Does low-cost video production exist, and can you build a business using your YouTube channel?
Yes, according to a musician and ex-DJ named Justin Nealis (or Party Supplies).
Last weekend I sat down with Justin. I started by asking, “So, how is the business?” Justin said things are going great, and he is really busy traveling all around the country and even internationally. Justin is only 25, living in a cool apartment in Brooklyn, and getting invitations to perform his music all day long. I asked how he developed his following.
Main things I picked up from the conversation:
(1) Affordable, creative and mandatory video production – Justin constantly edits videos of his music using his Mac, on a budget that would make a producer at Fox proud. Some of those videos get more than 100k views in YouTube in a short period. We know video production can be expensive – but it seems that similarly to companies like LiveU that enable affordable live streaming to broadcasters, using public video editing tools on your Mac can help you create videos that can attract meaningful views and eyeballs on YouTube.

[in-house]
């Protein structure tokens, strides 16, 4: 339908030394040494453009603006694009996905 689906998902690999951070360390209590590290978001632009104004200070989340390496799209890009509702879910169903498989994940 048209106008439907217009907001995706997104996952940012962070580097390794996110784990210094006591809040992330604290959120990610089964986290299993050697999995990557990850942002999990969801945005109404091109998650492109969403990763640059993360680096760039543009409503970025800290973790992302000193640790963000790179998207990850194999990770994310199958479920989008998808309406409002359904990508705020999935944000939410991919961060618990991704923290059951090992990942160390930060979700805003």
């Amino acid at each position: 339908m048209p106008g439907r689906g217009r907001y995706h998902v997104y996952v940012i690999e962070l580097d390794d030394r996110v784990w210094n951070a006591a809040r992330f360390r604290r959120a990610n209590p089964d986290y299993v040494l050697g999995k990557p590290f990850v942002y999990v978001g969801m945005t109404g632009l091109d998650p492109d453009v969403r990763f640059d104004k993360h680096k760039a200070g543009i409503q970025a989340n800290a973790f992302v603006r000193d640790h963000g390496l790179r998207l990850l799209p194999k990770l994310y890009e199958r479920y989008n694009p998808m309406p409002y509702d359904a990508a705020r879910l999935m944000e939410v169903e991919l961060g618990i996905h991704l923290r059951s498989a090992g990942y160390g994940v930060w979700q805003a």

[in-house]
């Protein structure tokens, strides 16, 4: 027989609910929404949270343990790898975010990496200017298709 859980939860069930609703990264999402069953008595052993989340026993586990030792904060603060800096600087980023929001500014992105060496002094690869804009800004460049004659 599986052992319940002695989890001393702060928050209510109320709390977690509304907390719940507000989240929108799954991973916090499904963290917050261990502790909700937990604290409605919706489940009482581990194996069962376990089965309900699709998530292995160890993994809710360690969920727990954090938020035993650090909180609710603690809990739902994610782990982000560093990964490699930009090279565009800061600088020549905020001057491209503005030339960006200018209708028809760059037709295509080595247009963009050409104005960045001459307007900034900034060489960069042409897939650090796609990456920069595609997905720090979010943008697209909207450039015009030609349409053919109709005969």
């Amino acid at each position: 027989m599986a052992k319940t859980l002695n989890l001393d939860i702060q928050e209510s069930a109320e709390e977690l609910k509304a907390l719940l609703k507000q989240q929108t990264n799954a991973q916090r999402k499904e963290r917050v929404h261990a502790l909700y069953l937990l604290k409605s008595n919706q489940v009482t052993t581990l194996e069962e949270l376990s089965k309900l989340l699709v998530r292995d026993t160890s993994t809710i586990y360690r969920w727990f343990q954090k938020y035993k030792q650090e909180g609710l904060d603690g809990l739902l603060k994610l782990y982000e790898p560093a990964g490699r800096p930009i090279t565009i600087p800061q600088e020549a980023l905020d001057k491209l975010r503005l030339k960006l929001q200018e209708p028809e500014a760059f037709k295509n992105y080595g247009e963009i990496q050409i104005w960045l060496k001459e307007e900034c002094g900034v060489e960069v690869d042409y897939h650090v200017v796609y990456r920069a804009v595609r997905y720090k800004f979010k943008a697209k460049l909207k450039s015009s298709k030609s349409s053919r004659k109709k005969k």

(2) So you can create affordable videos that get YouTube views, so what? –For Justin it’s all about being discoverable wherever users might be, on social platforms Facebook and Twitter, on local blogs and of course YouTube. One of Justin’s KPIs is the time it takes a video to get 100k views once uploaded to YouTube. At first it took him months, but now it can take a week. He says it’s important to have your content show up on blogs because blogs are influential and addressable. If users stumble upon your content browsing the web accidentally but happen to like it, you grow organically and people reach out. Justin gets calls asking him to fly somewhere and perform, which then becomes another video, put on Twitter, going to a blog, to a YouTube view -- and the cycle goes on and on.
(3) Positive attitude – I guess this is not related to video, but I thought it might be the most important one. When you sit down with Justin you can’t ignore his energy and passion for what he does. He realizes it’s a competitive market but he does not feel uncomfortable using all the tools that are available out there to win anyone standing in his way
I guess “God Is A DJ,” but online video and social networks definitely help.